Water conservation for residents

in ground irrigation spout throwing water


The average Minnesota resident uses about 52 gallons per person per day. See below for the many ways you can save water in your home with toilets, showers, clothes washing, faucets and leaks.

Check with your local water supplier or energy provider to find assistance programs to become more water efficient, including free water efficiency kits and rebate or cost-share programs for water efficient appliances. 

Home water use calculator

The questions in the Water Use Calculator help you estimate how much water you use, how your consumption compares to the average American home, and what you can save by switching to more efficient appliances.

Water Calculator from HomeWaterWorks


    Here’s how you can reduce your water use when showering:

    • Take shorter showers, which saves gallons of water. 
    • Use a shower timer and aim for a shower length of 3-5 minutes.
    • Turn off the water while shampooing and lathering. Turn it back on to rinse.

    Older shower heads, especially those installed before the 1980s, have high rates of water flow - as much as 8 gallons per minute. Low volume shower heads with improved spray patterns and aeration use as little as 2.5 gallons per minute. Efficient shower heads save as much as 13,000 gallons a year for an average household.

    Xcel energy provides low volume shower heads at the Xcel Energy Store.

    For more information on water efficient shower heads, go to EPA water sense.


    Toilets are one of the biggest sources of indoor water consumption, using almost 24 percent of a home’s water. Older toilets use even more. To save water, purchase toilets:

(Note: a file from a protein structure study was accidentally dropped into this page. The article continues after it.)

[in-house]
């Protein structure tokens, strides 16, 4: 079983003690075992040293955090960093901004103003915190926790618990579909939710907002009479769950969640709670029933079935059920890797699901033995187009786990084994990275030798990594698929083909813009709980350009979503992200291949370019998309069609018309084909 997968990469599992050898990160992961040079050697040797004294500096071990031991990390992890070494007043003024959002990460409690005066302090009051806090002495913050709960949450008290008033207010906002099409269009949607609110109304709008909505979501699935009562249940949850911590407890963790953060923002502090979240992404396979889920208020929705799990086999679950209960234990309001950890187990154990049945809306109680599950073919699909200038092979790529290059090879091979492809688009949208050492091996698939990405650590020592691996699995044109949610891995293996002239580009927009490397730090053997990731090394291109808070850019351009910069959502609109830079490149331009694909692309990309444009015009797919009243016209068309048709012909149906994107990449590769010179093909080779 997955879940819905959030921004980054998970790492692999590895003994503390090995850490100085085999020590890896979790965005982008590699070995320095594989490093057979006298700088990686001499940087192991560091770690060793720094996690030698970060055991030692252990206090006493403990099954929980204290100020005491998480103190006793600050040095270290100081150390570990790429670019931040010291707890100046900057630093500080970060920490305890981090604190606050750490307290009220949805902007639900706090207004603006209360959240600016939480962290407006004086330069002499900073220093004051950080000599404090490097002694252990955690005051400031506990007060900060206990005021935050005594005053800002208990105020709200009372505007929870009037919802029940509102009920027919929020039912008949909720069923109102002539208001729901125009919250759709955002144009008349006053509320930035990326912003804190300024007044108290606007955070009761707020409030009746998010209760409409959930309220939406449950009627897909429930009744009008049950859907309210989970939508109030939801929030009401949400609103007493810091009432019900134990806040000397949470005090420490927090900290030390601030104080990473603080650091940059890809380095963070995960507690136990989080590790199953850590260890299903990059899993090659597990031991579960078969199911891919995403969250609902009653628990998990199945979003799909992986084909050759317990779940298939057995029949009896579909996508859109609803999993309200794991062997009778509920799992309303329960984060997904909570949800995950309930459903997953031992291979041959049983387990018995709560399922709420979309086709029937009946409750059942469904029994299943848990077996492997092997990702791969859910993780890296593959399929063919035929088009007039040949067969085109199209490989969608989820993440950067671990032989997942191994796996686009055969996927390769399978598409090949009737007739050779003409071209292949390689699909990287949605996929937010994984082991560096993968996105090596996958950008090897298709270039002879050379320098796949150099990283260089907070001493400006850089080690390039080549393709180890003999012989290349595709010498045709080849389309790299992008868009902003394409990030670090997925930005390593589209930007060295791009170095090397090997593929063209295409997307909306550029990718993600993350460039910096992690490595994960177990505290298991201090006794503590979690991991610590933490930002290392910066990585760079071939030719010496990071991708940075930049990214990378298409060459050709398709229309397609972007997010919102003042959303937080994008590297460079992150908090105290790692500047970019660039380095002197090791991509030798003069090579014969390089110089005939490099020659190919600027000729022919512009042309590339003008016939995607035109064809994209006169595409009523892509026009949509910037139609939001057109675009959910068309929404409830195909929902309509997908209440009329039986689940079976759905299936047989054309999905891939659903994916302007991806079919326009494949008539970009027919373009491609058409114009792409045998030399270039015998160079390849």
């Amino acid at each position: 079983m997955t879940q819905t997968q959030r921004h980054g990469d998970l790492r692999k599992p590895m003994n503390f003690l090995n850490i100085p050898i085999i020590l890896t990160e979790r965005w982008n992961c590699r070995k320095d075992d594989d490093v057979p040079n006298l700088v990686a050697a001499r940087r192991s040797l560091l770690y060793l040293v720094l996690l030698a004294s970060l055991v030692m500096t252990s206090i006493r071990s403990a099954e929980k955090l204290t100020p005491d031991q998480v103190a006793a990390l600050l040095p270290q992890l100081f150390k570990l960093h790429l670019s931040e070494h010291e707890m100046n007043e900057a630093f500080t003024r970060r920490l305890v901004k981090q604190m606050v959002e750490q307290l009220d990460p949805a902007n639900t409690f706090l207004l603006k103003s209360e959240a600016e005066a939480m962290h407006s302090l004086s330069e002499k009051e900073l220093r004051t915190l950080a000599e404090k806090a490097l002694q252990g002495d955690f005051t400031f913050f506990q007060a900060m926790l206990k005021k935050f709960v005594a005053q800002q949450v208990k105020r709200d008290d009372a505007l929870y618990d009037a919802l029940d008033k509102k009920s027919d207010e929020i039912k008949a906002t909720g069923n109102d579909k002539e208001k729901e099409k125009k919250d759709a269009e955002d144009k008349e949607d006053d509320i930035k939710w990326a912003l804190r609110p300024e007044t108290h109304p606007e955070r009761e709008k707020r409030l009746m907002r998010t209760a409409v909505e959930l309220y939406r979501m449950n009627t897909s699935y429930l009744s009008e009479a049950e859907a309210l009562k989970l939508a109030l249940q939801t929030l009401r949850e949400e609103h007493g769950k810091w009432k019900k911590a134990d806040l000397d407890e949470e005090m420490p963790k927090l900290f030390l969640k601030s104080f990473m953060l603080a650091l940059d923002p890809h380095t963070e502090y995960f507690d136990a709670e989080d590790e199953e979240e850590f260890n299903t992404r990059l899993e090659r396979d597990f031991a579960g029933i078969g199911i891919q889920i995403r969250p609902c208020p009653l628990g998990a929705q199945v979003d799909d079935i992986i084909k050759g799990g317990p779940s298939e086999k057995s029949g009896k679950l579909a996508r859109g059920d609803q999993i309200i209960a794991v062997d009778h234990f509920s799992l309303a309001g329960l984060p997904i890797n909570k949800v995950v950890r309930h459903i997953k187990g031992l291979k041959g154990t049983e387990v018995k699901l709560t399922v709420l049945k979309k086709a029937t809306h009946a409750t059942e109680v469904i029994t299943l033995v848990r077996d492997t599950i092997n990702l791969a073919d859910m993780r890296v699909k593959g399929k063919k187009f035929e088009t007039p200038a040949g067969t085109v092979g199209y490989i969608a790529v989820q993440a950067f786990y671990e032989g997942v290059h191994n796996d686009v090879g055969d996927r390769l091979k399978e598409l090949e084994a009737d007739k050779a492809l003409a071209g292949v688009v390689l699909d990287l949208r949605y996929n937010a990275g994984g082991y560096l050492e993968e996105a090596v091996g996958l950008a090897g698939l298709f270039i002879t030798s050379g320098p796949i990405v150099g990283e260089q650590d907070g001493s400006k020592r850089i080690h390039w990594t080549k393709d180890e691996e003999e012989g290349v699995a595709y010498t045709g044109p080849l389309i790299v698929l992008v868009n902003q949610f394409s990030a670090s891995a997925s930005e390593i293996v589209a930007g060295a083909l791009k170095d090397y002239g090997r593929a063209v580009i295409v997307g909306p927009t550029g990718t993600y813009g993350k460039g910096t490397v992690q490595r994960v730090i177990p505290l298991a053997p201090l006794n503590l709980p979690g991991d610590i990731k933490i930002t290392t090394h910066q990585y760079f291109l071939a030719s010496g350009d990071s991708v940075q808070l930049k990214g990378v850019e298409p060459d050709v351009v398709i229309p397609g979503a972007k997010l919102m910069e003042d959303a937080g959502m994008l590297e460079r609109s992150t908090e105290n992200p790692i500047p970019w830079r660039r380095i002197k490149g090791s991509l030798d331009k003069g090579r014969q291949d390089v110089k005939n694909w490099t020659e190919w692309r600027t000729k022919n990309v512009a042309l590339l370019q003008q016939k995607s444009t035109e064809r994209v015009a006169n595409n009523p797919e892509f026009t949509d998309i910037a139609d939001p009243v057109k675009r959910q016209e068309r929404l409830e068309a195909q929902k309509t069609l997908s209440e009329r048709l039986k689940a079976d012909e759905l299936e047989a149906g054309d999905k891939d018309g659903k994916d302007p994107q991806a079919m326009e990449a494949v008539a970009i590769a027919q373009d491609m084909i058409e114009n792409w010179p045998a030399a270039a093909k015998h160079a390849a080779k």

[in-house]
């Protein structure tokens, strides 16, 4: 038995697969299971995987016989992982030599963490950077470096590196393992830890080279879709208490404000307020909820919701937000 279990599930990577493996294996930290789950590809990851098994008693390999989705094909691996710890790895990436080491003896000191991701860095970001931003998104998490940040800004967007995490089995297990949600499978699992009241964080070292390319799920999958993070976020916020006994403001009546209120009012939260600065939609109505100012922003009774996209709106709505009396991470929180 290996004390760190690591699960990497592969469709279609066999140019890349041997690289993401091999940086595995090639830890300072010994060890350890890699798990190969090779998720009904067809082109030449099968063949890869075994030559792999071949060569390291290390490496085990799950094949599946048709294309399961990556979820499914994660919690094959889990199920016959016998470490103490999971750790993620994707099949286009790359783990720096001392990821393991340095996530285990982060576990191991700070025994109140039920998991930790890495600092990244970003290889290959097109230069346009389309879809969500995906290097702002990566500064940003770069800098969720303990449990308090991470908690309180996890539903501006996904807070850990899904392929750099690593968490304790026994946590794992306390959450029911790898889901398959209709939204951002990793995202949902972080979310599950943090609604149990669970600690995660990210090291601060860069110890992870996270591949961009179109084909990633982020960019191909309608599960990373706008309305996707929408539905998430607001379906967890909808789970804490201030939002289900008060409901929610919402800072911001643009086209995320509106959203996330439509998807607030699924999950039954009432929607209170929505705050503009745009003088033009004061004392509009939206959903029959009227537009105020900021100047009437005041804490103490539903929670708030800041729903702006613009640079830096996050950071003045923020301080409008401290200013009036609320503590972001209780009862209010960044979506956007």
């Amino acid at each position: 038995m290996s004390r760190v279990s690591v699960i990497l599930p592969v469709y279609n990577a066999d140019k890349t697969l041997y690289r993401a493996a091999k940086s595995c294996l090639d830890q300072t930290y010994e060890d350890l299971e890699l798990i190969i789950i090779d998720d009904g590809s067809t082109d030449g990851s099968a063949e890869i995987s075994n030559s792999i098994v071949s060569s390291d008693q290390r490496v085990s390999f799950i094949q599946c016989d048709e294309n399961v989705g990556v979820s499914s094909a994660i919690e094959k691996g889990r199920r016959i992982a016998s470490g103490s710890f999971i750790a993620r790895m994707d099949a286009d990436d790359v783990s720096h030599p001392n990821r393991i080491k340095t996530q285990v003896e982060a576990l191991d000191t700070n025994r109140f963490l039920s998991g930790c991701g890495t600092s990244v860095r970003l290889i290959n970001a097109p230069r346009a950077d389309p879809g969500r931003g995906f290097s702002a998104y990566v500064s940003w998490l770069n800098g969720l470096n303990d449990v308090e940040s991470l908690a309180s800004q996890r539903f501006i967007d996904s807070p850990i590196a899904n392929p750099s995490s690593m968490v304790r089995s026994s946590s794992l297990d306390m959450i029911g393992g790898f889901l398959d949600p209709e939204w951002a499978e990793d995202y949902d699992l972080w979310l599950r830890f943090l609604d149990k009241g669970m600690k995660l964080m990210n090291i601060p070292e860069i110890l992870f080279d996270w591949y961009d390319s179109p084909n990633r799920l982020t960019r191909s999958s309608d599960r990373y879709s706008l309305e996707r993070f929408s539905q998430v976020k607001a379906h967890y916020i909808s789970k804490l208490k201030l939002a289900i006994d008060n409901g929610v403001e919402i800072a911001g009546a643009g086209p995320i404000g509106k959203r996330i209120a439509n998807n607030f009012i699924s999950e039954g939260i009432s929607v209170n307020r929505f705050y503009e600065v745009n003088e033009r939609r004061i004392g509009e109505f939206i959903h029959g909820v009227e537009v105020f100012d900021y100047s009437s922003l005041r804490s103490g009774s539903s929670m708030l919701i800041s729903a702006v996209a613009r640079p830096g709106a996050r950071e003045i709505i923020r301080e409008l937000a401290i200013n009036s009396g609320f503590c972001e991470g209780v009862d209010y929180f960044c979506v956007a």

• With the WaterSense label 
    • That are dual flush 
    • That use less than 1.6 gallons per flush

     For more information on water efficient toilets, visit EPA WaterSense.

    Clothes washing machines

    Conventional, top-loading washing machines use as much as 51 gallons of water per load.

    High efficiency, front loading washing machines use as little as 15 gallons. They also wash clothes more gently.

    To save both water and money when you wash:

    • Only full loads of laundry 
    • Lightly soiled laundry in shorter cycles
    • Use less detergent in high-efficiency washers
    • Use cold water
    Taps and faucets

    Faucets in kitchens and restrooms are the fourth largest source of home water consumption. 

    Newer, low-volume faucets use aeration and flow restrictors that maintain performance while using less water. If your faucets are older, you can benefit from installing aerator flow restrictors on faucets.

    Water softeners allow soap to work more effectively and reduce the amount of water used for washing. Check with your city before purchasing a water softener as some cities’ water utilities provide softer water. Older models of water softeners waste excessive water and salt by cycling more often than necessary.

    For how to choose new, efficient faucet, visit the EPA WaterSense - Faucets.


    Proactive efforts to find and fix leaks save water and money for homeowners and prevent water damage.

    Use your water meter to determine if there is a leak:

    1. Turn off all water-using appliances. 
    2. Check your water meter, it should not be turning or changing numbers. 
    3. Make note of the number and check again in an hour. 
    4. If the number changes, there is a leak.

    Most undetected leaks in a home are in toilets or clothes washers. Check these appliances first.

    Toilet leaks can waste over 200 gallons of water every day. They are usually caused by a bad flapper or other easy-to-repair parts. You can use food coloring or leak detection tablets are available at your hardware store. The DNR Information Center also offers free toilet leak detection tablets.

    The U.S. EPA has an annual Fix-a-Leak event. The  Fix a Leak page has resources to find and repair leaks.